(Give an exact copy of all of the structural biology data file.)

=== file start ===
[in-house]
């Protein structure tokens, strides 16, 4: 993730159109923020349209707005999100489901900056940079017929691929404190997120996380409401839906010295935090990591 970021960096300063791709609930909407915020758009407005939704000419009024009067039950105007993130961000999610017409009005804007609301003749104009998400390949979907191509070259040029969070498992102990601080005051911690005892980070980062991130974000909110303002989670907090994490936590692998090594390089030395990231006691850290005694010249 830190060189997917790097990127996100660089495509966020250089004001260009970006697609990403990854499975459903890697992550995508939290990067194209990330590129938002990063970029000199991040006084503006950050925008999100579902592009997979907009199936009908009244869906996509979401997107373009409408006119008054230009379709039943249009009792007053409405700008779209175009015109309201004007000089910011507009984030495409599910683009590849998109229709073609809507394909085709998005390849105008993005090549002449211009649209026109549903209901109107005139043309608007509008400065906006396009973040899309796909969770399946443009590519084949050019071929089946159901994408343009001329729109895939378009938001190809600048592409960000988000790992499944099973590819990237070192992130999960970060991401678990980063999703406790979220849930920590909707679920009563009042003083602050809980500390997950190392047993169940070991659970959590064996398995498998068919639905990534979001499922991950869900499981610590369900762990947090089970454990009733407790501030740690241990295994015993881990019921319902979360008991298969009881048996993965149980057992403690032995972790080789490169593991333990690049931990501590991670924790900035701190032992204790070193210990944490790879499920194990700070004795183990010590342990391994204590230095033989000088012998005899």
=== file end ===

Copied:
[in-house]
């Protein structure tokens, strides 16, 4: 993730159109923020349209707005999100489901900056940079017929691929404190997120996380409401839906010295935090990591 970021960096300063791709609930909407915020758009407005939704000419009024009067039950105007993130961000999610017409009005804007609301003749104009998400390949979907191509070259040029969070498992102990601080005051911690005892980070980062991130974000909110303002989670907090994490936590692998090594390089030395990231006691850290005694010249 830190060189997917790097990127996100660089495509966020250089004001260009970006697609990403990854499975459903890697992550995508939290990067194209990330590129938002990063970029000199991040006084503006950050925008999100579902592009997979907009199936009908009244869906996509979401997107373009409408006119008054230009379709039943249009009792007053409405700008779209175009015109309201004007000089910011507009984030495409599910683009590849998109229709073609809507394909085709998005390849105008993005090549002449211009649209026109549903209901109107005139043309608007509008400065906006396009973040899309796909969770399946443009590519084949050019071929089946159901994408343009001329729109895939378009938001190809600048592409960000988000790992499944099973590819990237070192992130999960970060991401678990980063999703406790979220849930920590909707679920009563009042003083602050809980500390997950190392047993169940070991659970959590064996398995498998068919639905990534979001499922991950869900499981610590369900762990947090089970454990009733407790501030740690241990295994015993881990019921319902979360008991298969009881048996993965149980057992403690032995972790080789490169593991333990690049931990501590991670924790900035701190032992204790070193210990944490790879499920194990700070004795183990010590342990391994204590230095033989000088012998005899």